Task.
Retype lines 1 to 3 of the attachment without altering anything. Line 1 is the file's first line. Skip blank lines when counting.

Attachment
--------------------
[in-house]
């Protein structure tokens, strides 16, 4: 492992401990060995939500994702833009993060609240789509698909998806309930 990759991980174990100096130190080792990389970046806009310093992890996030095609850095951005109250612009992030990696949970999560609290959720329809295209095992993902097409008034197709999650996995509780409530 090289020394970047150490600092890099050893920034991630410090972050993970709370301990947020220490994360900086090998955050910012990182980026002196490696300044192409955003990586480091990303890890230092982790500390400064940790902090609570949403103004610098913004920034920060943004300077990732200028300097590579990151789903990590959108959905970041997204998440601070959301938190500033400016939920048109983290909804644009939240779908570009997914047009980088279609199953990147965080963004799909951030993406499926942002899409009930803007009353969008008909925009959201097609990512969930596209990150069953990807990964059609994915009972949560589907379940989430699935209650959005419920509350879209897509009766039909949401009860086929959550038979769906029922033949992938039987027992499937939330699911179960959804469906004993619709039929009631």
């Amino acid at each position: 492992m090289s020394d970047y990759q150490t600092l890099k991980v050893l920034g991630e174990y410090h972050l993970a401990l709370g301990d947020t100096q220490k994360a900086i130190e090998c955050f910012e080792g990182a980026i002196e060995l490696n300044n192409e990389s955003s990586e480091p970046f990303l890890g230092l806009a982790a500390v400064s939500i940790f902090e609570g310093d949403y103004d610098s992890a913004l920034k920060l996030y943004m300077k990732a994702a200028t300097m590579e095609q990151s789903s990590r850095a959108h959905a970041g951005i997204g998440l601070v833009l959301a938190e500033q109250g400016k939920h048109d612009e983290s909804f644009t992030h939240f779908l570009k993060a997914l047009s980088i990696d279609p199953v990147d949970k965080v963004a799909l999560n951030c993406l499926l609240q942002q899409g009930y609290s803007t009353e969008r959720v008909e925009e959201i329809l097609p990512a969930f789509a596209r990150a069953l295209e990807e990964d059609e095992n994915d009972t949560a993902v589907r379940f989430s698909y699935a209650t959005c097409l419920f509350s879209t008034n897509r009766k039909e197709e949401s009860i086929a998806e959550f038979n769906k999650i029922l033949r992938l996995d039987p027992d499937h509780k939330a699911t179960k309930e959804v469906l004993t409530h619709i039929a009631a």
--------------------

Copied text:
[in-house]
């Protein structure tokens, strides 16, 4: 492992401990060995939500994702833009993060609240789509698909998806309930 990759991980174990100096130190080792990389970046806009310093992890996030095609850095951005109250612009992030990696949970999560609290959720329809295209095992993902097409008034197709999650996995509780409530 090289020394970047150490600092890099050893920034991630410090972050993970709370301990947020220490994360900086090998955050910012990182980026002196490696300044192409955003990586480091990303890890230092982790500390400064940790902090609570949403103004610098913004920034920060943004300077990732200028300097590579990151789903990590959108959905970041997204998440601070959301938190500033400016939920048109983290909804644009939240779908570009997914047009980088279609199953990147965080963004799909951030993406499926942002899409009930803007009353969008008909925009959201097609990512969930596209990150069953990807990964059609994915009972949560589907379940989430699935209650959005419920509350879209897509009766039909949401009860086929959550038979769906029922033949992938039987027992499937939330699911179960959804469906004993619709039929009631």
């Amino acid at each position: 492992m090289s020394d970047y990759q150490t600092l890099k991980v050893l920034g991630e174990y410090h972050l993970a401990l709370g301990d947020t100096q220490k994360a900086i130190e090998c955050f910012e080792g990182a980026i002196e060995l490696n300044n192409e990389s955003s990586e480091p970046f990303l890890g230092l806009a982790a500390v400064s939500i940790f902090e609570g310093d949403y103004d610098s992890a913004l920034k920060l996030y943004m300077k990732a994702a200028t300097m590579e095609q990151s789903s990590r850095a959108h959905a970041g951005i997204g998440l601070v833009l959301a938190e500033q109250g400016k939920h048109d612009e983290s909804f644009t992030h939240f779908l570009k993060a997914l047009s980088i990696d279609p199953v990147d949970k965080v963004a799909l999560n951030c993406l499926l609240q942002q899409g009930y609290s803007t009353e969008r959720v008909e925009e959201i329809l097609p990512a969930f789509a596209r990150a069953l295209e990807e990964d059609e095992n994915d009972t949560a993902v589907r379940f989430s698909y699935a209650t959005c097409l419920f509350s879209t008034n897509r009766k039909e197709e949401s009860i086929a998806e959550f038979n769906k999650i029922l033949r992938l996995d039987p027992d499937h509780k939330a699911t179960k309930e959804v469906l004993t409530h619709i039929a009631a």